Stranded. Four weeks or thereabouts. I followed the phase of the moon from full, wane to wax then full again. A month in paradise. Stranded in bliss.
Why paradise? Solitude, that’s why. Peace, but for the almost-silent lap of the crystal sea on sand the colour of fresh baked bread. Sometimes the palms would sigh a little too. That I could handle. Being alone I could handle. Not being around her I could handle. My shoulders sagged until they were nearly at my waist.
My walks along this new sandbar home had started as frantic and purposeful, like rushing for a bus. But that slowed too, of course. Where was I going to go? I placed a coconut at each end of the island and timed how slow I could mooch between them. Two and a bit days was my current record. Not bad.
I made a hat out of a palm frond. Stylish. Invented a game of throwing pebbles and washed-up sea beans in cracked-open halves of coconuts. Got good at it too.
Knew it wouldn’t last, though. I waved the first few rescue boats on. “No thanks!” and smiled at their disbelieving faces until they left. I knew it would take the full moon to ruin my sojourn. Is it full moon everywhere in the world? Must be.
The bottle washed ashore the morning after. Tiny, it was: clear glass, miniature cork stopper, rolled up bit of paper and something else rattling inside. I popped the lid off, checked the horizon — nope, still no other island with another shipwrecked loner washed up on it, way short of rescue. I unfurled the note, scanned it, dropped the bottle. My jaw hung loose in disbelief.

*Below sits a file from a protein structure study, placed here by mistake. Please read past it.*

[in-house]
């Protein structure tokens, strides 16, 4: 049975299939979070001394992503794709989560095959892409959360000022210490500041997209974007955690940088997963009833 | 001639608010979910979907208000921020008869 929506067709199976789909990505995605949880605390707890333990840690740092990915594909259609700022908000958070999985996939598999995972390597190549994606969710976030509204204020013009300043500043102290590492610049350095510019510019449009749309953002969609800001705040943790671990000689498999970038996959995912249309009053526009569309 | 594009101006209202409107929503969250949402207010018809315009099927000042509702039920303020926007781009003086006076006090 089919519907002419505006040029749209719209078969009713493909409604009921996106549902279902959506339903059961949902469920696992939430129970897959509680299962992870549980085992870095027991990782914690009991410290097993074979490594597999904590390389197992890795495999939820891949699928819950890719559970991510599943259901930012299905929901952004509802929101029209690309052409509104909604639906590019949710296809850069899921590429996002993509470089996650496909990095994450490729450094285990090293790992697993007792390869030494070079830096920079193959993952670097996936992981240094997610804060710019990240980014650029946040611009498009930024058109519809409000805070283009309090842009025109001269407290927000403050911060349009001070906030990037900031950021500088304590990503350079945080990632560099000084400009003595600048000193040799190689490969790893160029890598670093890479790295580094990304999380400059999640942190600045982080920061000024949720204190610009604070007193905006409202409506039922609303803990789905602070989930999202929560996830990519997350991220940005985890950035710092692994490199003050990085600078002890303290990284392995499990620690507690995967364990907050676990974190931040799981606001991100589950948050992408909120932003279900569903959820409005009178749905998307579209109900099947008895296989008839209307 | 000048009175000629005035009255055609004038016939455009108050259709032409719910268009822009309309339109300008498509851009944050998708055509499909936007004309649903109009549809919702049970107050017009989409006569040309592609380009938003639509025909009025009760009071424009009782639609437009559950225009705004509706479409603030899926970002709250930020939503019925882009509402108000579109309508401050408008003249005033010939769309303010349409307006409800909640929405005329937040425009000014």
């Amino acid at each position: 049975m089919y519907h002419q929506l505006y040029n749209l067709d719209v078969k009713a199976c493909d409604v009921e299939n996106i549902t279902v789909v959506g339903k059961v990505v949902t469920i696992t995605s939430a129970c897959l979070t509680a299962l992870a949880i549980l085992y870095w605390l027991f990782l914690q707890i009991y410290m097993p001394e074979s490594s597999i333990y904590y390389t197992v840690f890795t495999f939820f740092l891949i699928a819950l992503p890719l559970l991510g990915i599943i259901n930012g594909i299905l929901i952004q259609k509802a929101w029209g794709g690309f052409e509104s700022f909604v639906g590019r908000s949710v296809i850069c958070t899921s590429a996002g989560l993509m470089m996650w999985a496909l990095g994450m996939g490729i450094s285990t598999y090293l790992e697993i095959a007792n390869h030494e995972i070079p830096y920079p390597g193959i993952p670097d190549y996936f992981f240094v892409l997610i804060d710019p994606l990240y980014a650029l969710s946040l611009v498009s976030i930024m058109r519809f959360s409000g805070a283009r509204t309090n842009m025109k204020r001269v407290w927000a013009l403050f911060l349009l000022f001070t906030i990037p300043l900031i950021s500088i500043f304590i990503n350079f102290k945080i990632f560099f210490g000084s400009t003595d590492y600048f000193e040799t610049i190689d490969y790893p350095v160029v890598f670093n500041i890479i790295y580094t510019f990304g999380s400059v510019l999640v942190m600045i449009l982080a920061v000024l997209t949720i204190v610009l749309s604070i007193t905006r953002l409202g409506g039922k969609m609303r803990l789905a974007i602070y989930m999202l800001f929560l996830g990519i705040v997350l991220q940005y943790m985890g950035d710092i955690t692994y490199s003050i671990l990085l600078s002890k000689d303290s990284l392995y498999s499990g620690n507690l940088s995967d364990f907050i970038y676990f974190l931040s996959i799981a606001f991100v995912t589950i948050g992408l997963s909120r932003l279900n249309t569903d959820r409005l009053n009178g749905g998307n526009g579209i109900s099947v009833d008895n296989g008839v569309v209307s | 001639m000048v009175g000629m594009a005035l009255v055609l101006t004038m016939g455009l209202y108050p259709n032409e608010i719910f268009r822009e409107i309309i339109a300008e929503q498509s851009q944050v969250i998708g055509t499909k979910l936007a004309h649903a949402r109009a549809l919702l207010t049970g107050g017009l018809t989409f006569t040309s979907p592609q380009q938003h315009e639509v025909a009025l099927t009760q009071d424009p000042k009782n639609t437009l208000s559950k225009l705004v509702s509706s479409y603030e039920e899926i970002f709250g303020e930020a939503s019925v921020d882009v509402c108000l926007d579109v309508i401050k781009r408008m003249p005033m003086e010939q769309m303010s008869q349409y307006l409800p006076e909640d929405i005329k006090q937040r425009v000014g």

“George, you slovenly ape! Where in blazes are you? Your dinner’s in the dog. Get. Home. Now. Marsha.”
Shook the object from the bottle — one of those little plastic pens you get in charity letters. I read the note again and still couldn’t quite believe it; then pretty quickly I could believe it. She was a witch, after all. Reply note read as follows:
“Dearest wife, You can shove your dinner. Don’t know how you found me — the Black Arts, I assume — but do NOT bother me again. Good. Bye.”
I stoppered the bottle and threw it back into the sea. My shoulders had crept back somewhere around my ears. Give it a month, I thought, and I’ll be proper relaxed again. But no, she had my scent now. Two weeks later her letter arrived by return-of-bottle:
“Dearest husband, you always were a feckless fatheaded fool. Flag down a passing junk and get home. Fence needs painting!”
“Paint the fence yourself, you colossal sea-cow. I’m having a lovely time. I hope the dog gets fat and sits on your head when you’re sleeping!”
Turtles arrived not long after that. I watched them drag themselves ashore and work all night to build a home for their eggs, and later their young. I waited while they waited, watched in wonder when babies emerged then took their leave, swimming out into the night through clouds of incandescent algae on the sea’s surface. I felt wonderful for a while. Then a bit sad. Then a bit homesick.
Her note arrived in short order. “I’m pretty sure I found your stubbornness attractive at some point. IT IS NOT SO NOW.”
The usual expressions of venom and spleen followed. And then I saw it, on the horizon. The yacht, replete with five triangular sails, drifted lazily toward me. Were those hula dancers on deck? Didn’t matter. I thought about my reply — of rising to it, or lowering myself sufficiently — but stopped. I held the bottle up between my eye and the distant ship until it appeared completely within it, shrugged and threw the empty unstoppered bottle back into the ocean, where it sank without trace.
Peter Haynes is a fiction writer and sometime collector of spam emails, based in the UK. If you want any replica watches, diet pills or discount sportswear, drop him a line @ManOfZinc.